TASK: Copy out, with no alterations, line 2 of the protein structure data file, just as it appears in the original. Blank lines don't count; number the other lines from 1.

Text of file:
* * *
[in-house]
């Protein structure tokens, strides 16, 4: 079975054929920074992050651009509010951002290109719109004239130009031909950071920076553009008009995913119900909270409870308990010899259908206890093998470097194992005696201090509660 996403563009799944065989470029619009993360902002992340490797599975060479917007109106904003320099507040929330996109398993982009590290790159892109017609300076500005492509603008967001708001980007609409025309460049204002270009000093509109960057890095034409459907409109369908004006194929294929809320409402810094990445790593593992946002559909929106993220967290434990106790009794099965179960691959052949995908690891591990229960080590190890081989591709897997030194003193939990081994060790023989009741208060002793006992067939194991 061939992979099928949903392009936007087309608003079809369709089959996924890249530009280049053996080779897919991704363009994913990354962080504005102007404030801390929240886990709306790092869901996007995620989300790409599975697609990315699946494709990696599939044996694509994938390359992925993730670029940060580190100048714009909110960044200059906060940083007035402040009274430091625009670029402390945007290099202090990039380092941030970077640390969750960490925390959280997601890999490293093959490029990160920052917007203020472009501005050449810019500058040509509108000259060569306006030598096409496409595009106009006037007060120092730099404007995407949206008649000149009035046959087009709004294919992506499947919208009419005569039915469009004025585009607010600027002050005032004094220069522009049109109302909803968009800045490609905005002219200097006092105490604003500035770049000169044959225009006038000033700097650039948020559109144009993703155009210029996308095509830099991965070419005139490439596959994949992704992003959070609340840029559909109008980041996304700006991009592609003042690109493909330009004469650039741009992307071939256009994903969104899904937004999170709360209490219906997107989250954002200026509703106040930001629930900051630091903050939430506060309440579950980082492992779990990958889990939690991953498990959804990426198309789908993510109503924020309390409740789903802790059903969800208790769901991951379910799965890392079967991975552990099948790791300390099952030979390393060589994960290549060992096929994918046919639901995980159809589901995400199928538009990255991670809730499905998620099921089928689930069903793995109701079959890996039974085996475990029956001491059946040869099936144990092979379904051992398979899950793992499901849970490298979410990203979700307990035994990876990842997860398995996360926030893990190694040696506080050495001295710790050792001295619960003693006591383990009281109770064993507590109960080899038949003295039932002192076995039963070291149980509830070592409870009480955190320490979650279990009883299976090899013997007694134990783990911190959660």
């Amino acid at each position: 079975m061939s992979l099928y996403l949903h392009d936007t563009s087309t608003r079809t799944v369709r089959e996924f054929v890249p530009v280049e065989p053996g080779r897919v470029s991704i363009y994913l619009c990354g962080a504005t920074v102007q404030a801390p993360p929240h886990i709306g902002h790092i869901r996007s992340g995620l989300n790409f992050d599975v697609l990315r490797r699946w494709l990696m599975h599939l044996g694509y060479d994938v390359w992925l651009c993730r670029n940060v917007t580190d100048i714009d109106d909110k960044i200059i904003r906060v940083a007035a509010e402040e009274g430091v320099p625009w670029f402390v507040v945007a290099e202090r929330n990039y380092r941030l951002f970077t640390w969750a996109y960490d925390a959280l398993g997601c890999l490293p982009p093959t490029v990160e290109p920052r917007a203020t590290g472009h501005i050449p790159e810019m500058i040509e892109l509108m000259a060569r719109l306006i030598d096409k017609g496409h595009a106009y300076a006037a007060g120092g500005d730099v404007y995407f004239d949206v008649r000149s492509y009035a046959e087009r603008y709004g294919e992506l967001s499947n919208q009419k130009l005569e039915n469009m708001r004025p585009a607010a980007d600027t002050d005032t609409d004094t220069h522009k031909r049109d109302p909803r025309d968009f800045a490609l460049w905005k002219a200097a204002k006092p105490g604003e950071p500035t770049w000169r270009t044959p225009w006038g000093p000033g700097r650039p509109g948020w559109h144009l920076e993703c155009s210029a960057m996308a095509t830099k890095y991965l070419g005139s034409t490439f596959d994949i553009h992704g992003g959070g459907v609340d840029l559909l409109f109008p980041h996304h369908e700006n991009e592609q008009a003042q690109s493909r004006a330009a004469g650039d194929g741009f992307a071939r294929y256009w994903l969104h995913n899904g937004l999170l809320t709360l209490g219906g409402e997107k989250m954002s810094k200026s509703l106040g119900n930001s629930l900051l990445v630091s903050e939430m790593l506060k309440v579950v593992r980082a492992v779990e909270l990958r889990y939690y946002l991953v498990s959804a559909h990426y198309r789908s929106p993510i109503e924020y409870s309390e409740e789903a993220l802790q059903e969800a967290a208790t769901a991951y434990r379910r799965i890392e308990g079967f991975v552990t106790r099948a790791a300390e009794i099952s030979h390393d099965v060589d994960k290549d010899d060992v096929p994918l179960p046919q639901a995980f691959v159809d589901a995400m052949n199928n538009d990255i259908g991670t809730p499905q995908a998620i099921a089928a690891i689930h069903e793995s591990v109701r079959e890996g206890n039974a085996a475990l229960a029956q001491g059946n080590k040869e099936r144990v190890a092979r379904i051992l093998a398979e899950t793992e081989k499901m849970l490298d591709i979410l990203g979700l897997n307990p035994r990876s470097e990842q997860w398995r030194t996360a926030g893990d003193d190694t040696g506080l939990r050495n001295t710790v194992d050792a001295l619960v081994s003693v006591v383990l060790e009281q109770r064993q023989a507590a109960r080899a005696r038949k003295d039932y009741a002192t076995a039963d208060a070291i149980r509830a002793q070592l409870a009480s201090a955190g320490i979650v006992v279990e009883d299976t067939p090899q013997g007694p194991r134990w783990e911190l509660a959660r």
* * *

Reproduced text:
């Protein structure tokens, strides 16, 4: 079975054929920074992050651009509010951002290109719109004239130009031909950071920076553009008009995913119900909270409870308990010899259908206890093998470097194992005696201090509660 996403563009799944065989470029619009993360902002992340490797599975060479917007109106904003320099507040929330996109398993982009590290790159892109017609300076500005492509603008967001708001980007609409025309460049204002270009000093509109960057890095034409459907409109369908004006194929294929809320409402810094990445790593593992946002559909929106993220967290434990106790009794099965179960691959052949995908690891591990229960080590190890081989591709897997030194003193939990081994060790023989009741208060002793006992067939194991 061939992979099928949903392009936007087309608003079809369709089959996924890249530009280049053996080779897919991704363009994913990354962080504005102007404030801390929240886990709306790092869901996007995620989300790409599975697609990315699946494709990696599939044996694509994938390359992925993730670029940060580190100048714009909110960044200059906060940083007035402040009274430091625009670029402390945007290099202090990039380092941030970077640390969750960490925390959280997601890999490293093959490029990160920052917007203020472009501005050449810019500058040509509108000259060569306006030598096409496409595009106009006037007060120092730099404007995407949206008649000149009035046959087009709004294919992506499947919208009419005569039915469009004025585009607010600027002050005032004094220069522009049109109302909803968009800045490609905005002219200097006092105490604003500035770049000169044959225009006038000033700097650039948020559109144009993703155009210029996308095509830099991965070419005139490439596959994949992704992003959070609340840029559909109008980041996304700006991009592609003042690109493909330009004469650039741009992307071939256009994903969104899904937004999170709360209490219906997107989250954002200026509703106040930001629930900051630091903050939430506060309440579950980082492992779990990958889990939690991953498990959804990426198309789908993510109503924020309390409740789903802790059903969800208790769901991951379910799965890392079967991975552990099948790791300390099952030979390393060589994960290549060992096929994918046919639901995980159809589901995400199928538009990255991670809730499905998620099921089928689930069903793995109701079959890996039974085996475990029956001491059946040869099936144990092979379904051992398979899950793992499901849970490298979410990203979700307990035994990876990842997860398995996360926030893990190694040696506080050495001295710790050792001295619960003693006591383990009281109770064993507590109960080899038949003295039932002192076995039963070291149980509830070592409870009480955190320490979650279990009883299976090899013997007694134990783990911190959660």